According to WHO, coronavirus is a “family of viruses that cause illness ranging from the common cold to more severe dis-eases such as Middle East Respiratory Syndrome (MERS-CoV) and Severe Acute Respiratory Syndrome (SARS-CoV).” Officials ruled out both types of betacoronavirus, leaving many to wonder what type of new disease occurred.
On Jan. 7, the virus was officially identified as SARS-CoV-2, which results in the new disease known as COVID-19.
Hector F. Gonzalez, director of the City of Laredo Health Department explains, “[SARS-CoV-2] is new. It’s part of the coronavirus family but it’s a new one and we’ve never seen it. It’s a new strain. It started in China and remains mainly in China. Of the 75,000 cases confirmed to date, 74,000 are in China and 73,000 of those are in the province of Wen.”
By March 13, The New York Times reported confirmed cases in China reached more than 80,900 infected. The world total reached 143,700 sickened by March 13.
With the virus finally identified, researchers still haven’t found a cure, leaving those infected with few options.
Professor Addo-Mensah, who teaches medicinal chemistry at Texas A&M International University, highlighted the complications of finding a cure in due time.
“Companies or scientists in six months or so will come up with medication or vaccinations, but six months is too long. In terms of life without being lost every day, six months is too much,” Addo-Mensah said.
As of mid-February the disease spread to more than 27 countries, resulting in 2,100 deaths from complications of the virus. That death toll reached 5,397, including 2,217 outside of main-land China, by March 13, according to The New York Times. At least 122 countries reported cases by March 13.
Although halfway around the world, the disease known as COVID-19 steadily crept into the United States. The number of confirmed U.S. cases remained around 200 or fewer until early March. By March 13, though, The New York Times reports more than 2,100 U.S. cases. As of March 11, WHO declared the coronavirus as a pandemic, or a global outbreak of a disease. Previously, it was classified as an epidemic.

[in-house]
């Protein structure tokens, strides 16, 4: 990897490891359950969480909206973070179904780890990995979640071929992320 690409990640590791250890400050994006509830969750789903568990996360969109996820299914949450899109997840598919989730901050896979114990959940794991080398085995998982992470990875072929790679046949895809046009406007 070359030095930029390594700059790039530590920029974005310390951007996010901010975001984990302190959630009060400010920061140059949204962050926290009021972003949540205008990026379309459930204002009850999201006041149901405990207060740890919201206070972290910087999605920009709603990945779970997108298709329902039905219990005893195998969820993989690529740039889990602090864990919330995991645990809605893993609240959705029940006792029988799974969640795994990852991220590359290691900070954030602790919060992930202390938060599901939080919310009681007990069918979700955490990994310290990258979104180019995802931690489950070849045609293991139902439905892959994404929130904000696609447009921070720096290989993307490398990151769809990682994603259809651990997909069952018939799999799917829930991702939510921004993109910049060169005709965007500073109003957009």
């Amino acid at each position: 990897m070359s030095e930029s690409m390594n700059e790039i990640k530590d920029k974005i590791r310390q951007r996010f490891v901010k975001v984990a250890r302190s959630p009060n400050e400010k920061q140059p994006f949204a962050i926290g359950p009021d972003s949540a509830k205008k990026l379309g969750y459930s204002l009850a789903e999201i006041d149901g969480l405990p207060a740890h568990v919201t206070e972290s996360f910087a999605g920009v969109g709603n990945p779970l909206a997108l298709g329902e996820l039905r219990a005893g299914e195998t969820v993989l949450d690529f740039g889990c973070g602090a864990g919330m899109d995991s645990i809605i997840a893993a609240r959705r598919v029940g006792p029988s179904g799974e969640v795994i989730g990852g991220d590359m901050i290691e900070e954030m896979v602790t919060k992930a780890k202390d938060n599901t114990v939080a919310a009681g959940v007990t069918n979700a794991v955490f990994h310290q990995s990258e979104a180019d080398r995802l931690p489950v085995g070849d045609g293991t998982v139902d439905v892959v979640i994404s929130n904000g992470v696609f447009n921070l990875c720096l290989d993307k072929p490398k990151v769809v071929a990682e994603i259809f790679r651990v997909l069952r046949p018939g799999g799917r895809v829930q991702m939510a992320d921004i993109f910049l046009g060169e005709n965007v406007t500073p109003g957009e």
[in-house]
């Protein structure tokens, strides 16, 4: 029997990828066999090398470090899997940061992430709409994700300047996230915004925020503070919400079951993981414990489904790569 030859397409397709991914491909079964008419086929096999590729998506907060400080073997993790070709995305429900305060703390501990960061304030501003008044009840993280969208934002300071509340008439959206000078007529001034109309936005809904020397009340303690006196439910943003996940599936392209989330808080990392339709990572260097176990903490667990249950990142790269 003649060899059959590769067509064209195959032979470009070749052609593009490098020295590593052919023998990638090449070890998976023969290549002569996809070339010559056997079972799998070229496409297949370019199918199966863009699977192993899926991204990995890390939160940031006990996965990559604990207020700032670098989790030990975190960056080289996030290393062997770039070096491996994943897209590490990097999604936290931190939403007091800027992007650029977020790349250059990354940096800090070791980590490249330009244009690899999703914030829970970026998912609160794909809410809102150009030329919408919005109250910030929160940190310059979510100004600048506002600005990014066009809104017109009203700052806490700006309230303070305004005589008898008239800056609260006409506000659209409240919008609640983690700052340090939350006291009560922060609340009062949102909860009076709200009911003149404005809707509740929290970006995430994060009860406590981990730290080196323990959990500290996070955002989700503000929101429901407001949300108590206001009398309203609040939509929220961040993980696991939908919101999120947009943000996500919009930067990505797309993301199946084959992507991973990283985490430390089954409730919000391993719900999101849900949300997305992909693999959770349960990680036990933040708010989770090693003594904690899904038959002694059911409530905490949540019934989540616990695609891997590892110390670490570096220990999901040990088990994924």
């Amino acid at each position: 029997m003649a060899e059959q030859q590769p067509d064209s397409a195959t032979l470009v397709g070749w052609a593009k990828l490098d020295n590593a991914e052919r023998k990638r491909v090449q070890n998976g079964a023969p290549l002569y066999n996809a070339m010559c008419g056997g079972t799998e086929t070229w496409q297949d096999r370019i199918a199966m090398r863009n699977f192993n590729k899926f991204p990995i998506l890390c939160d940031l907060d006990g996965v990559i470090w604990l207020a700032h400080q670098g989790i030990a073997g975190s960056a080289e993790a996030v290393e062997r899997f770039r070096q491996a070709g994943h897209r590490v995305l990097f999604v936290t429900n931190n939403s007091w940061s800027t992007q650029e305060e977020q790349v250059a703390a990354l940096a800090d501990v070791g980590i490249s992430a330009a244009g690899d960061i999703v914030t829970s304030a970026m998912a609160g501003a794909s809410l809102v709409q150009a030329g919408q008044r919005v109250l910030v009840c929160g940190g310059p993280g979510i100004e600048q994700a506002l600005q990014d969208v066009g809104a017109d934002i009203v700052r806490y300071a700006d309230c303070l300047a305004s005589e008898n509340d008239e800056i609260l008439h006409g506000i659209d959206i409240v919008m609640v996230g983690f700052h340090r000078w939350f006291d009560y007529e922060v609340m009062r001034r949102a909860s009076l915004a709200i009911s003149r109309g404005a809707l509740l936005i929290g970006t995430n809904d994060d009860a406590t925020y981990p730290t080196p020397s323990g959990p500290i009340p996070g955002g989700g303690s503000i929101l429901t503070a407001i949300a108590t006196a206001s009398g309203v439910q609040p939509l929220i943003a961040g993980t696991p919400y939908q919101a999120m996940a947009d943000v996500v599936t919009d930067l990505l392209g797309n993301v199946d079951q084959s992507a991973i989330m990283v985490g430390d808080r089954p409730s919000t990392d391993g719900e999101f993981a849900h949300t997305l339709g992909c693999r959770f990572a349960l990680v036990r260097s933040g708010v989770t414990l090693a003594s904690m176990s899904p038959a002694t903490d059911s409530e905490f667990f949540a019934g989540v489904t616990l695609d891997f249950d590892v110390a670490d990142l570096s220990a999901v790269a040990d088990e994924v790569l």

U.S. citizens who traveled across and around China started to test positive for the disease, thus bringing the virus closer to home as they start to get quarantined in the states.
San Antonio became one of the 15 U.S. locations to quarantine infected.
While quarantined, patients get their vital signs and temperature checked about two to three times a day by medical staff in San Antonio. As medical professionals look after these quarantine patients, some residents are concerned about going near the hospitals.
Many in Texas hold mixed reactions to the evacuees returning home with the disease. Some fear they will contract the coronavirus, while others believe it is far from possible.
People online turned their confusion and frustration into memes and even hateful rants about the Chinese government.
The Centers for Disease Control and Prevention, as of March 13, warns against non-essential travel to the following countries: China (80,900 cases), Italy (17,600), Iran (11,300), South Korea (7,900), Spain (4,200), France (3,600), Germany (3,600) and Iceland (100).
Other countries with confirmed cases include: U.S. (2,100 cases), Japan (1,300—which includes 696 from a cruise ship quarantined in Yokohama), U.K. (500), Singapore (200), Canada, Brazil, Israel and Australia (100), India (82), Egypt (80), Russia (45), Argentina (31), Algeria (26), South Africa (24), Mexico (12), New Zealand (5), Nigeria (2) and others with one case.